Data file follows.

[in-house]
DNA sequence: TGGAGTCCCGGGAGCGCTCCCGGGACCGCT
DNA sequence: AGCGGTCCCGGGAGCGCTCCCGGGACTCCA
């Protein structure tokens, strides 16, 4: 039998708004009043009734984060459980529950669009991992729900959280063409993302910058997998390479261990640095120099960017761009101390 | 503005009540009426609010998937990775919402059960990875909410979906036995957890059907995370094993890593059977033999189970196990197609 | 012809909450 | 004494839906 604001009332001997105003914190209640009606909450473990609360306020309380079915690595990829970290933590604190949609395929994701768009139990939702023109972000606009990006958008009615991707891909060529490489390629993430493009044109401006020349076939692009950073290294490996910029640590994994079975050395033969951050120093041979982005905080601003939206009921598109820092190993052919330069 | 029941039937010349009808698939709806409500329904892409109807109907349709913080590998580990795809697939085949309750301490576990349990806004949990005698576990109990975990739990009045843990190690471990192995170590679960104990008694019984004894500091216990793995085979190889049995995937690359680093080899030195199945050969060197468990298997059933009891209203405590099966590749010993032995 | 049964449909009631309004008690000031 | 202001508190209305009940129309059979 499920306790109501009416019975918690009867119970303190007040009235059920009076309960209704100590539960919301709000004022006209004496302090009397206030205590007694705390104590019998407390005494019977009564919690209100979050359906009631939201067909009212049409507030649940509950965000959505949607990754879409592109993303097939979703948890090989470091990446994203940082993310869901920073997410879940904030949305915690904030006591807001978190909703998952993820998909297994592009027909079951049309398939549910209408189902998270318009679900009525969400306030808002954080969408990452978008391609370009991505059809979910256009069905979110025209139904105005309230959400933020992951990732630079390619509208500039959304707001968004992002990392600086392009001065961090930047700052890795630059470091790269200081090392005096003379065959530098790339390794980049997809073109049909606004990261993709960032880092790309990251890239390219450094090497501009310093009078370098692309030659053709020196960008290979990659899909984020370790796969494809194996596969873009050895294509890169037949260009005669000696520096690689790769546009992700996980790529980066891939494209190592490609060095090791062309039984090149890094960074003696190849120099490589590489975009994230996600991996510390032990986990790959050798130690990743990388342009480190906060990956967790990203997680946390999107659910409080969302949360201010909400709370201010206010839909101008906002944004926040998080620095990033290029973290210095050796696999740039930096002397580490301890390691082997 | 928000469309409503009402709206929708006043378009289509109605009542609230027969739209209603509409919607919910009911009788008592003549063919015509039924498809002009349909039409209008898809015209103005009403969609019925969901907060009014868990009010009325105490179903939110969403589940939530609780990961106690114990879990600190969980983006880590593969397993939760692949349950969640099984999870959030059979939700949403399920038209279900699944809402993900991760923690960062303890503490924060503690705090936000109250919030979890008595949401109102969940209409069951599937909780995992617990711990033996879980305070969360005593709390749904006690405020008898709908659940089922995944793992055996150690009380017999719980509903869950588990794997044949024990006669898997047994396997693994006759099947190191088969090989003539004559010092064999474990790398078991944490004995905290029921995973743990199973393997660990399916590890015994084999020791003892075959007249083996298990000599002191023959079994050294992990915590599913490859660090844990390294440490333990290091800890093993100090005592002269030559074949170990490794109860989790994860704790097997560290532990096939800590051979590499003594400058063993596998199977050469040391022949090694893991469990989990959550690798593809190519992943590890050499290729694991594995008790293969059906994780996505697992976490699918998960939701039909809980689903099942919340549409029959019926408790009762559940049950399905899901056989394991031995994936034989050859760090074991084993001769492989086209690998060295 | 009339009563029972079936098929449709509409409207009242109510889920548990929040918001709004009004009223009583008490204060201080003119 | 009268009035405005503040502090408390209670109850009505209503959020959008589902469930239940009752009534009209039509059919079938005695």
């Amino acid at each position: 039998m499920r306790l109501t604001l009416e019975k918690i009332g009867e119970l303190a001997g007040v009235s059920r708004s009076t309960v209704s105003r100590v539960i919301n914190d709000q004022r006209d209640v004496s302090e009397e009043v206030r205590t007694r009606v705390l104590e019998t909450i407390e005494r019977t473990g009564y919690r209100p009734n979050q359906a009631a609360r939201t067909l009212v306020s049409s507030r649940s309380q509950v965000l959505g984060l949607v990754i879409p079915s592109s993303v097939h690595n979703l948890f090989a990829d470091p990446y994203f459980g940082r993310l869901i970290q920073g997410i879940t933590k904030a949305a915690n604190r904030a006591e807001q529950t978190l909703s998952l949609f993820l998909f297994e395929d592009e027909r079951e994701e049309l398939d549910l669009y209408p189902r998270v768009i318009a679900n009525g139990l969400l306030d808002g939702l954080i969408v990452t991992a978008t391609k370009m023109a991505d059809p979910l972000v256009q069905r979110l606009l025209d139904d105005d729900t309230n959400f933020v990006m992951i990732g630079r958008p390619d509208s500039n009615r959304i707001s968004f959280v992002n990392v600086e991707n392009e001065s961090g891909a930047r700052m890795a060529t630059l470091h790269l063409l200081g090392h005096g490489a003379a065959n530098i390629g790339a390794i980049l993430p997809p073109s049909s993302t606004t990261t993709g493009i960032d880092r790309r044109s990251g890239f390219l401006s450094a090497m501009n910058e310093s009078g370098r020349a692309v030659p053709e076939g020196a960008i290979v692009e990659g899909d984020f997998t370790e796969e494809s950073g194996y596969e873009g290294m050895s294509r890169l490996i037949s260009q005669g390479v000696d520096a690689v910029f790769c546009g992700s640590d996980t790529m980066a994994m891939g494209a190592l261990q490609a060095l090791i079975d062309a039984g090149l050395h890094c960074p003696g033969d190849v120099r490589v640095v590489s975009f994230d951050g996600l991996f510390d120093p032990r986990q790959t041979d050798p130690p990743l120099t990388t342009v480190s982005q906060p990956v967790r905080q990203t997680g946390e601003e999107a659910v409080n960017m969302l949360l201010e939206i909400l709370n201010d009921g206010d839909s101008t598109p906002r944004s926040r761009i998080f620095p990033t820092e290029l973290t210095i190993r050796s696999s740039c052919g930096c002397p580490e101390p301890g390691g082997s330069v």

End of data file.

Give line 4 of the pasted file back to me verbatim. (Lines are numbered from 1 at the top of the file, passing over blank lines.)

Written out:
């Protein structure tokens, strides 16, 4: 039998708004009043009734984060459980529950669009991992729900959280063409993302910058997998390479261990640095120099960017761009101390 | 503005009540009426609010998937990775919402059960990875909410979906036995957890059907995370094993890593059977033999189970196990197609 | 012809909450 | 004494839906 604001009332001997105003914190209640009606909450473990609360306020309380079915690595990829970290933590604190949609395929994701768009139990939702023109972000606009990006958008009615991707891909060529490489390629993430493009044109401006020349076939692009950073290294490996910029640590994994079975050395033969951050120093041979982005905080601003939206009921598109820092190993052919330069 | 029941039937010349009808698939709806409500329904892409109807109907349709913080590998580990795809697939085949309750301490576990349990806004949990005698576990109990975990739990009045843990190690471990192995170590679960104990008694019984004894500091216990793995085979190889049995995937690359680093080899030195199945050969060197468990298997059933009891209203405590099966590749010993032995 | 049964449909009631309004008690000031 | 202001508190209305009940129309059979 499920306790109501009416019975918690009867119970303190007040009235059920009076309960209704100590539960919301709000004022006209004496302090009397206030205590007694705390104590019998407390005494019977009564919690209100979050359906009631939201067909009212049409507030649940509950965000959505949607990754879409592109993303097939979703948890090989470091990446994203940082993310869901920073997410879940904030949305915690904030006591807001978190909703998952993820998909297994592009027909079951049309398939549910209408189902998270318009679900009525969400306030808002954080969408990452978008391609370009991505059809979910256009069905979110025209139904105005309230959400933020992951990732630079390619509208500039959304707001968004992002990392600086392009001065961090930047700052890795630059470091790269200081090392005096003379065959530098790339390794980049997809073109049909606004990261993709960032880092790309990251890239390219450094090497501009310093009078370098692309030659053709020196960008290979990659899909984020370790796969494809194996596969873009050895294509890169037949260009005669000696520096690689790769546009992700996980790529980066891939494209190592490609060095090791062309039984090149890094960074003696190849120099490589590489975009994230996600991996510390032990986990790959050798130690990743990388342009480190906060990956967790990203997680946390999107659910409080969302949360201010909400709370201010206010839909101008906002944004926040998080620095990033290029973290210095050796696999740039930096002397580490301890390691082997 | 928000469309409503009402709206929708006043378009289509109605009542609230027969739209209603509409919607919910009911009788008592003549063919015509039924498809002009349909039409209008898809015209103005009403969609019925969901907060009014868990009010009325105490179903939110969403589940939530609780990961106690114990879990600190969980983006880590593969397993939760692949349950969640099984999870959030059979939700949403399920038209279900699944809402993900991760923690960062303890503490924060503690705090936000109250919030979890008595949401109102969940209409069951599937909780995992617990711990033996879980305070969360005593709390749904006690405020008898709908659940089922995944793992055996150690009380017999719980509903869950588990794997044949024990006669898997047994396997693994006759099947190191088969090989003539004559010092064999474990790398078991944490004995905290029921995973743990199973393997660990399916590890015994084999020791003892075959007249083996298990000599002191023959079994050294992990915590599913490859660090844990390294440490333990290091800890093993100090005592002269030559074949170990490794109860989790994860704790097997560290532990096939800590051979590499003594400058063993596998199977050469040391022949090694893991469990989990959550690798593809190519992943590890050499290729694991594995008790293969059906994780996505697992976490699918998960939701039909809980689903099942919340549409029959019926408790009762559940049950399905899901056989394991031995994936034989050859760090074991084993001769492989086209690998060295 | 009339009563029972079936098929449709509409409207009242109510889920548990929040918001709004009004009223009583008490204060201080003119 | 009268009035405005503040502090408390209670109850009505209503959020959008589902469930239940009752009534009209039509059919079938005695």